Turkey’s house prices bull market momentum as a consequence of years of negative real interest rates policy, which is somehow called tight by Central Bank of Turkey, is rapidly translating into positive economic data as illustrated not by the unemployment rate surging to 9.9% in seasonally adjusted terms, or the GDP growth reported to be occurring at an annual rate of 2.1% substantially missing analysts’ expectations, but by the house prices rising, crazy-madly in some parts.
The Central Bank of Turkey has been releasing the housing prices data, an only narrowly watched gauge of the health of the Turkish housing market, since the beginning of 2010 which is visualized as follows. Because the lack of important data sets like disposable income, rental prices, it is nearly impossible to figure out if a housing bubble about to burst exists in Turkey, but, for sure, if we have home-buyers’ confidence index in Turkey, the chart would be rotated to 90 degrees.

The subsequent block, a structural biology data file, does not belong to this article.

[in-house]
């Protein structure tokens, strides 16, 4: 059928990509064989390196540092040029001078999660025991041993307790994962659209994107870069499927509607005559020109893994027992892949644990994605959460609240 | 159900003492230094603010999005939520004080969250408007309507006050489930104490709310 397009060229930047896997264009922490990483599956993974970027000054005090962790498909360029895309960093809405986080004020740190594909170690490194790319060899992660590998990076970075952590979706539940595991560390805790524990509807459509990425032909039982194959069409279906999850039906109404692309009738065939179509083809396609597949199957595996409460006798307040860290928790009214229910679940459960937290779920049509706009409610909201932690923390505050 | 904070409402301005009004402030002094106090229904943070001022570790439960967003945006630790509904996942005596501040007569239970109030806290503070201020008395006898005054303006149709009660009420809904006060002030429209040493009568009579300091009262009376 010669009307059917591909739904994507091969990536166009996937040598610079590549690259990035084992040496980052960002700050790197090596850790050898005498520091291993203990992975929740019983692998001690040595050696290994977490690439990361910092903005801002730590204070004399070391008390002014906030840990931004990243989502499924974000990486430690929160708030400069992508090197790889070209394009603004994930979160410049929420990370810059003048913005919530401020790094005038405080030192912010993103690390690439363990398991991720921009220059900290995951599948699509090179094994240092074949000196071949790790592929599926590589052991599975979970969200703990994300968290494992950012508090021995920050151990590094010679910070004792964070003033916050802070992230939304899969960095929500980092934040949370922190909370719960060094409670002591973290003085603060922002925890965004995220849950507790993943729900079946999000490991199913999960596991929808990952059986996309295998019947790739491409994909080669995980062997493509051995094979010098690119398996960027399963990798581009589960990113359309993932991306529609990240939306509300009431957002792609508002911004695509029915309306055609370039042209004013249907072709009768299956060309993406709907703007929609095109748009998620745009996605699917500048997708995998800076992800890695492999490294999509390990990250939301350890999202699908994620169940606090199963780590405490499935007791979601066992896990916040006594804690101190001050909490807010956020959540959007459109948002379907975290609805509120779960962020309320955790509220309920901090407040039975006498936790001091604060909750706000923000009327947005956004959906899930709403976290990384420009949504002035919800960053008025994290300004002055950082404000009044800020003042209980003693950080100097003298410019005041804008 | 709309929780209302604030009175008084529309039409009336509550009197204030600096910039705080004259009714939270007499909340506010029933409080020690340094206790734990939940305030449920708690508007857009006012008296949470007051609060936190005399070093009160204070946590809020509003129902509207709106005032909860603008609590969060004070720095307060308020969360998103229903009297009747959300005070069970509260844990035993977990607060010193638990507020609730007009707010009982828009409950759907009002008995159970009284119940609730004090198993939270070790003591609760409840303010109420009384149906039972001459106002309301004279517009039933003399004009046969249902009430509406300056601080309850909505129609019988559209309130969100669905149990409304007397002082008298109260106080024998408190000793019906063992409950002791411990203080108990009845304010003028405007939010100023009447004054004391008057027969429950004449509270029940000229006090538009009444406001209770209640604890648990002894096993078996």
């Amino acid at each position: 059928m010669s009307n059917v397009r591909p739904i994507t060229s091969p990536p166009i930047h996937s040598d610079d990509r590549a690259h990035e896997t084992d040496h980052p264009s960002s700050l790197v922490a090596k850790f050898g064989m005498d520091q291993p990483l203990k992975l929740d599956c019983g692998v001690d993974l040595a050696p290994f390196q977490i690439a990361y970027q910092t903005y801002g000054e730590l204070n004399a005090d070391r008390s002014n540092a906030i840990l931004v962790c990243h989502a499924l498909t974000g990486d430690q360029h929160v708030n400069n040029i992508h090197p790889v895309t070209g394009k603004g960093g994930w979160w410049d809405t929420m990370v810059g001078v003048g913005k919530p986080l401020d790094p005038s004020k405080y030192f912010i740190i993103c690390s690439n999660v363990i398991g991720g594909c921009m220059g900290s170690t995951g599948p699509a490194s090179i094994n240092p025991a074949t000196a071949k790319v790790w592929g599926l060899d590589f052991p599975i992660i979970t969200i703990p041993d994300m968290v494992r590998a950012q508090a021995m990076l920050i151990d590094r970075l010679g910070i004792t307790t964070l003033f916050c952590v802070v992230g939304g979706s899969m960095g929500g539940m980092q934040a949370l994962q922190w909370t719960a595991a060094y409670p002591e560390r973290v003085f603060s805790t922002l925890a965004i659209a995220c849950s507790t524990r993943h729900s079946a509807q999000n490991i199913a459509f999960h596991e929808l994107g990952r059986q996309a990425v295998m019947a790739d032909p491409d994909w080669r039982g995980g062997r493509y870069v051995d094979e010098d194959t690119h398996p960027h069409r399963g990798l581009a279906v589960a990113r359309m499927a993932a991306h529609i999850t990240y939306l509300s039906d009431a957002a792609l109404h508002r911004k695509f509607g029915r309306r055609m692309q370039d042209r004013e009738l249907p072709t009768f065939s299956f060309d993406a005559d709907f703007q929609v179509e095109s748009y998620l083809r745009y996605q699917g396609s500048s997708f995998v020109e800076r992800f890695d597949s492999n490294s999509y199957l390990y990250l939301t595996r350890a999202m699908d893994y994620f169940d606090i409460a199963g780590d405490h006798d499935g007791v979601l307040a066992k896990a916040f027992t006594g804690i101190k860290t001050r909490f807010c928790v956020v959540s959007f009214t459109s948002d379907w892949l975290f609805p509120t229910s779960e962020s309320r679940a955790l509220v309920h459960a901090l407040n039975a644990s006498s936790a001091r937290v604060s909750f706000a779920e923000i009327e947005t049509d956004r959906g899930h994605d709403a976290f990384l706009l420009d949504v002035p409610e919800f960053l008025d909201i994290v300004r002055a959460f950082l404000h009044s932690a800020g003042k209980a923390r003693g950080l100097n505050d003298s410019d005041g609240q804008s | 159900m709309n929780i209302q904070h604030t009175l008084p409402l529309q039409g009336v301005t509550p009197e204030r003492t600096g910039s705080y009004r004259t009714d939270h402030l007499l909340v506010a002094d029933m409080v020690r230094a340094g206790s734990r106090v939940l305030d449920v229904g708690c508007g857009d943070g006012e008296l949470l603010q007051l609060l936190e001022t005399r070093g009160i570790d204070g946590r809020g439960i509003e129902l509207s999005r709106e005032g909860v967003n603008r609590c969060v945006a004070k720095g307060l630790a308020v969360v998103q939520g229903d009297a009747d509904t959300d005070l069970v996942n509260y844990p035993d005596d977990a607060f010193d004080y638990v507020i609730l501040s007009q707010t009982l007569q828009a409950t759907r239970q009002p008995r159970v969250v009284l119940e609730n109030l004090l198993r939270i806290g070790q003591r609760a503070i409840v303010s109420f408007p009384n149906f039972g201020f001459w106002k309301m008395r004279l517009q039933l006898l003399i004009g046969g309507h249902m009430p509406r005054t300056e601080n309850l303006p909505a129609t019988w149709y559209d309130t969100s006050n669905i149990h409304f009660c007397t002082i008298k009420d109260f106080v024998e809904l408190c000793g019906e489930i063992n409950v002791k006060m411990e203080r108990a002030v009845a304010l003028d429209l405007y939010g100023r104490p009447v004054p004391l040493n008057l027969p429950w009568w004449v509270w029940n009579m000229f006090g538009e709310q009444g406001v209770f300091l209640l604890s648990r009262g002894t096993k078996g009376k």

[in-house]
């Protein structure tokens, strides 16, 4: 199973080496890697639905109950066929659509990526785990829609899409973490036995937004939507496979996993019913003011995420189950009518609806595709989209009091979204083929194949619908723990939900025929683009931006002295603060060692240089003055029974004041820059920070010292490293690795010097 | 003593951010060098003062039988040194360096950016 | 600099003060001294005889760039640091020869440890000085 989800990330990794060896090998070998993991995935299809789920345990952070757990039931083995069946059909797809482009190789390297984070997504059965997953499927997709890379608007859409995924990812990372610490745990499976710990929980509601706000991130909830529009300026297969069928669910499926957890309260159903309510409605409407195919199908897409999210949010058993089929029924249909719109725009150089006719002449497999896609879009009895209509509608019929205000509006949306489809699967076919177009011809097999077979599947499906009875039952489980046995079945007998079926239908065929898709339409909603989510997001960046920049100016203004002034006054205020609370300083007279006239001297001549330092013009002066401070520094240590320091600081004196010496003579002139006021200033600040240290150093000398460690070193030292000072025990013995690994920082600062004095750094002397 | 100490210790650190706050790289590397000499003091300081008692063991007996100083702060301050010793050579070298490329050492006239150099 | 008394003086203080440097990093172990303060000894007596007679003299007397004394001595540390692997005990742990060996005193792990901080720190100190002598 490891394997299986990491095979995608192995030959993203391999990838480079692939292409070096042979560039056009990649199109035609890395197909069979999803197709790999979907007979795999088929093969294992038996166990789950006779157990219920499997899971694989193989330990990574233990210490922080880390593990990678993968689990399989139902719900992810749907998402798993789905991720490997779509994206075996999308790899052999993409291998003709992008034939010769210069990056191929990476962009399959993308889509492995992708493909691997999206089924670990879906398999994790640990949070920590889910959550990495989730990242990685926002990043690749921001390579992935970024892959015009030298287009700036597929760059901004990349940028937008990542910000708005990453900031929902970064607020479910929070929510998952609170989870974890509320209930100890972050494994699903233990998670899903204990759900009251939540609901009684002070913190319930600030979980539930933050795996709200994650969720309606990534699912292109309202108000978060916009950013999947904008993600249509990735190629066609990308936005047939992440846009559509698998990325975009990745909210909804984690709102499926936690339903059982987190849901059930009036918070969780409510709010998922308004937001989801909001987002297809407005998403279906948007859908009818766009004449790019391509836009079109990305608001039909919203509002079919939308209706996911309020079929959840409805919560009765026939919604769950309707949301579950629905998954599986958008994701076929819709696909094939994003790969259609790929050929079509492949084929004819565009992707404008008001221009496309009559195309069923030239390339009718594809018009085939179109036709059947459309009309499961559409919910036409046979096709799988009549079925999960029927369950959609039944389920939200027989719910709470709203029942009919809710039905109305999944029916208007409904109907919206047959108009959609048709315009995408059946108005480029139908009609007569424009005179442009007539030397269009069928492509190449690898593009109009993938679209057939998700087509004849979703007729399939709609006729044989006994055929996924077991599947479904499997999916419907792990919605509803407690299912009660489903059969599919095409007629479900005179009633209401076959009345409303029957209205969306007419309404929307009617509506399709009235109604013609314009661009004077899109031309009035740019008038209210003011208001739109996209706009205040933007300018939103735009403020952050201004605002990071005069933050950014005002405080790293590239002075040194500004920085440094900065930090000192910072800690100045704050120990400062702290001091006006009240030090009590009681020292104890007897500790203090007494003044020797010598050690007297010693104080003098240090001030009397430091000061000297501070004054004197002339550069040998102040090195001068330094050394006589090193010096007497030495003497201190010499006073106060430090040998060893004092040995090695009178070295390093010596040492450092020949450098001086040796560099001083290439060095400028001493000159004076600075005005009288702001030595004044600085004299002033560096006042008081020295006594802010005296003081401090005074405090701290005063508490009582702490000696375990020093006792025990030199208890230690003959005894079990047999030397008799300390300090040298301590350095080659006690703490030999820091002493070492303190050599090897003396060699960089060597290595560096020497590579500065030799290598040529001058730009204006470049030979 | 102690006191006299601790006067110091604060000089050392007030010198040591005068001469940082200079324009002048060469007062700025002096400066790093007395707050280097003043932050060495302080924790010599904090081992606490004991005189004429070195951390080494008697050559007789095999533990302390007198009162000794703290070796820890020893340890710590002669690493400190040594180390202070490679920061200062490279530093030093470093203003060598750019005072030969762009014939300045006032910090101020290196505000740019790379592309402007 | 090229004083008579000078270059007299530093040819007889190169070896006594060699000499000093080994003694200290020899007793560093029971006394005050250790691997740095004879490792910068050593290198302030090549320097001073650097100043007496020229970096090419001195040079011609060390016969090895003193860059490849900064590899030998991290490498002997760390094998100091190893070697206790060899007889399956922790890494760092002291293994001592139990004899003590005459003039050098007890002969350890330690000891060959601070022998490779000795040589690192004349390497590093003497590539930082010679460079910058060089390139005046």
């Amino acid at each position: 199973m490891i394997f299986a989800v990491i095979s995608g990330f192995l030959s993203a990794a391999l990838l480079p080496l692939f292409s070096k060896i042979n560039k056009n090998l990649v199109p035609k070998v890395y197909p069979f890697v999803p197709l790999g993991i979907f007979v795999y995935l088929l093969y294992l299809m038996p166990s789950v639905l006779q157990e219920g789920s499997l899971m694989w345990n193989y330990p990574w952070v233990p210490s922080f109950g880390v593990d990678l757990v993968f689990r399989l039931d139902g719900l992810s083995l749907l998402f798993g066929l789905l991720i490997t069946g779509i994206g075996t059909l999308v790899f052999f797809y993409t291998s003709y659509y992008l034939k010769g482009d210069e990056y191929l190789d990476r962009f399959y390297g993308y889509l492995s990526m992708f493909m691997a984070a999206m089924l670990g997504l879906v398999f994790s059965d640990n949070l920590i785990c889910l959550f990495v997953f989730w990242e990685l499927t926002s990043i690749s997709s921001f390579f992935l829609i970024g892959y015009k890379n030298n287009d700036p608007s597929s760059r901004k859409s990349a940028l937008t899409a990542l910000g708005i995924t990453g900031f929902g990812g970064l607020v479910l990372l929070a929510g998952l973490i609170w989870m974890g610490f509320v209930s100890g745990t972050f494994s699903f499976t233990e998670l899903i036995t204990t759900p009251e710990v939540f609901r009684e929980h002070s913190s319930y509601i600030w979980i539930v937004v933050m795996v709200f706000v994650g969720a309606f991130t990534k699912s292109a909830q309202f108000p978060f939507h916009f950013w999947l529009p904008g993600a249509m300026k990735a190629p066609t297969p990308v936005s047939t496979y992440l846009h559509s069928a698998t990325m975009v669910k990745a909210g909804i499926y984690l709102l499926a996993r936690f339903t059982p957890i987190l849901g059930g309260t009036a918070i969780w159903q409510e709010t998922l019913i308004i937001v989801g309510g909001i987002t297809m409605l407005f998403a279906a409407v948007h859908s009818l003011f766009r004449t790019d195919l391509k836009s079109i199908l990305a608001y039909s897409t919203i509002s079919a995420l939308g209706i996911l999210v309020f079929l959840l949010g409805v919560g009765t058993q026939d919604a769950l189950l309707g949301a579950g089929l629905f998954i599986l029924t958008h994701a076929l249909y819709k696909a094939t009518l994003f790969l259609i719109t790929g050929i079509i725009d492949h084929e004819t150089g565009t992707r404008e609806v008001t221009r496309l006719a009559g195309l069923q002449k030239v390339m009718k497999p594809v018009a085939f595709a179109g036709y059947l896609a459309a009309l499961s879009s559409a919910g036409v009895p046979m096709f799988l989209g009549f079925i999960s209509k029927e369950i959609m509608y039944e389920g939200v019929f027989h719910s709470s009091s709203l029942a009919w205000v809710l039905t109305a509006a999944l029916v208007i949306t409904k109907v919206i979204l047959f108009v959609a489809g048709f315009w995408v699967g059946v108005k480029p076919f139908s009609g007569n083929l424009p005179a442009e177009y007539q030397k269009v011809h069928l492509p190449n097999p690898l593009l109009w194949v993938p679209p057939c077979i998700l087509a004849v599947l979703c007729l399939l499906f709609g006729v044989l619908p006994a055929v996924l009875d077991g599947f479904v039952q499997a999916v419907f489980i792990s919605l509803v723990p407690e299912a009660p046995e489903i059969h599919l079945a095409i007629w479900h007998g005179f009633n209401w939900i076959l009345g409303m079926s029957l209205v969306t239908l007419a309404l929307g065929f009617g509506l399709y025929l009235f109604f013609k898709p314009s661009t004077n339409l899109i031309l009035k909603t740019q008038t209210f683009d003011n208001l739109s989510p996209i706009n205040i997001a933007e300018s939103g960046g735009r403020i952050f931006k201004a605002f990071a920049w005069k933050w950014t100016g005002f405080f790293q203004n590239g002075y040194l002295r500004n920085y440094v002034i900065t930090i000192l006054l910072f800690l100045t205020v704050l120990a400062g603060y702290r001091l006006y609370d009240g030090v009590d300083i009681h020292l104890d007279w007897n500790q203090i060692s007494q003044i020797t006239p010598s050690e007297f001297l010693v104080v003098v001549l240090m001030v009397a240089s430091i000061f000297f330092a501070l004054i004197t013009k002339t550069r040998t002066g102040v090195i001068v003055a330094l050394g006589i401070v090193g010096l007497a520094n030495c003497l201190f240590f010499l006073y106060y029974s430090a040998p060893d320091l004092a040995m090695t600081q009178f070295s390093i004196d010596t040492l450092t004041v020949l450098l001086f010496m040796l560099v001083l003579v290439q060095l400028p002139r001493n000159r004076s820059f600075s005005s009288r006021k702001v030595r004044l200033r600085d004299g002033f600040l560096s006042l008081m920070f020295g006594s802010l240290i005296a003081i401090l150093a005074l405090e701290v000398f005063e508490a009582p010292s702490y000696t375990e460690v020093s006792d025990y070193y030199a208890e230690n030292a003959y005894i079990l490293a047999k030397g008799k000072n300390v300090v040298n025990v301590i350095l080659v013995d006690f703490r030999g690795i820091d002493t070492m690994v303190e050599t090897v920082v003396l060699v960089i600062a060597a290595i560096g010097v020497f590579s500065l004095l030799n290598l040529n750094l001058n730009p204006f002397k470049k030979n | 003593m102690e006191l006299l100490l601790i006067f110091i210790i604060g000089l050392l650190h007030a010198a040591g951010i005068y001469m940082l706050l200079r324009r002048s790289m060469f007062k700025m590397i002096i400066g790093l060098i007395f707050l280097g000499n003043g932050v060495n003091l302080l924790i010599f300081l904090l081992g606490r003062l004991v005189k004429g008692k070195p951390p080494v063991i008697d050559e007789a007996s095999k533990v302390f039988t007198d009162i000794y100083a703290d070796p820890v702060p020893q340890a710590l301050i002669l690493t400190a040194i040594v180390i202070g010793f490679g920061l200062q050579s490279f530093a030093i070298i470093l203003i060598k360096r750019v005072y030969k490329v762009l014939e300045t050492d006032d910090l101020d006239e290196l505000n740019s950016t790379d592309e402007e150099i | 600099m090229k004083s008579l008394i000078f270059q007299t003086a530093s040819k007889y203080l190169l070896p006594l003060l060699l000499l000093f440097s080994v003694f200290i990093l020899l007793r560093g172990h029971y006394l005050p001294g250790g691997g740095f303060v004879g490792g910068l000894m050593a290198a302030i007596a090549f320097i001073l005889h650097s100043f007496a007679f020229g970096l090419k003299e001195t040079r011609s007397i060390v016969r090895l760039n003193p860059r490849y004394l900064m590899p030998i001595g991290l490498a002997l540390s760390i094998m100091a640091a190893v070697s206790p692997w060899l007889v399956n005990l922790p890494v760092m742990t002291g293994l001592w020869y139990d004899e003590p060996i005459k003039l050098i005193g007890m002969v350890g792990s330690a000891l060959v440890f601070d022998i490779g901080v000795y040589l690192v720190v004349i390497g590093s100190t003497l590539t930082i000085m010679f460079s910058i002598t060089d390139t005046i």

In real GDP terms, Turkey grew by roughly 20% between Q110 and Q214, while housing prices rose 63% during this period, that suggest housing prices grows faster than GDP does. Despite the fact that GDP and house prices are not linked according to many economists, house prices are very likely to outperform the disposable income significantly.
Finally here is the ugly fact. A growing number of investors now see inflation moving above trend levels while the domestic growth remain below-trend. As a results of this, a huge transfer of wealth under way as a consequence of the inflation trend from those that work and rent, or so-called wage slaves, to those that own the assets (prosperity) as inflation both erodes purchasing power of earnings and inflates leverages asset prices.